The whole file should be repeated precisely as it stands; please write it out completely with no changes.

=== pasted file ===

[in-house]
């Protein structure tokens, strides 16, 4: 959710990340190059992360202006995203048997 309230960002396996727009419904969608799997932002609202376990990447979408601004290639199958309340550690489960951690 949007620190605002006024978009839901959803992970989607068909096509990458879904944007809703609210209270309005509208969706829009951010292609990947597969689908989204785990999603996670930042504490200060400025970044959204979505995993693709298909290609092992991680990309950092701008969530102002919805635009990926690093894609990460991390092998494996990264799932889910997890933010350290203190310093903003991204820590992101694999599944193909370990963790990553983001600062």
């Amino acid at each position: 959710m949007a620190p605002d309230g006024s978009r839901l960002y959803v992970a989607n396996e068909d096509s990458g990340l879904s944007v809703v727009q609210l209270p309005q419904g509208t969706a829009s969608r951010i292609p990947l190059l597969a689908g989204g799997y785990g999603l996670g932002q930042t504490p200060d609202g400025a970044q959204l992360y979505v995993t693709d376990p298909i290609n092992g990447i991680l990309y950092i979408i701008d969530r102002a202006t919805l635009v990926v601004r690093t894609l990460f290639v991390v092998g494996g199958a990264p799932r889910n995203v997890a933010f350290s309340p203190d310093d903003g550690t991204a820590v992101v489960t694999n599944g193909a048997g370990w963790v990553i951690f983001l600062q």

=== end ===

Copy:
[in-house]
């Protein structure tokens, strides 16, 4: 959710990340190059992360202006995203048997 309230960002396996727009419904969608799997932002609202376990990447979408601004290639199958309340550690489960951690 949007620190605002006024978009839901959803992970989607068909096509990458879904944007809703609210209270309005509208969706829009951010292609990947597969689908989204785990999603996670930042504490200060400025970044959204979505995993693709298909290609092992991680990309950092701008969530102002919805635009990926690093894609990460991390092998494996990264799932889910997890933010350290203190310093903003991204820590992101694999599944193909370990963790990553983001600062």
């Amino acid at each position: 959710m949007a620190p605002d309230g006024s978009r839901l960002y959803v992970a989607n396996e068909d096509s990458g990340l879904s944007v809703v727009q609210l209270p309005q419904g509208t969706a829009s969608r951010i292609p990947l190059l597969a689908g989204g799997y785990g999603l996670g932002q930042t504490p200060d609202g400025a970044q959204l992360y979505v995993t693709d376990p298909i290609n092992g990447i991680l990309y950092i979408i701008d969530r102002a202006t919805l635009v990926v601004r690093t894609l990460f290639v991390v092998g494996g199958a990264p799932r889910n995203v997890a933010f350290s309340p203190d310093d903003g550690t991204a820590v992101v489960t694999n599944g193909a048997g370990w963790v990553i951690f983001l600062q």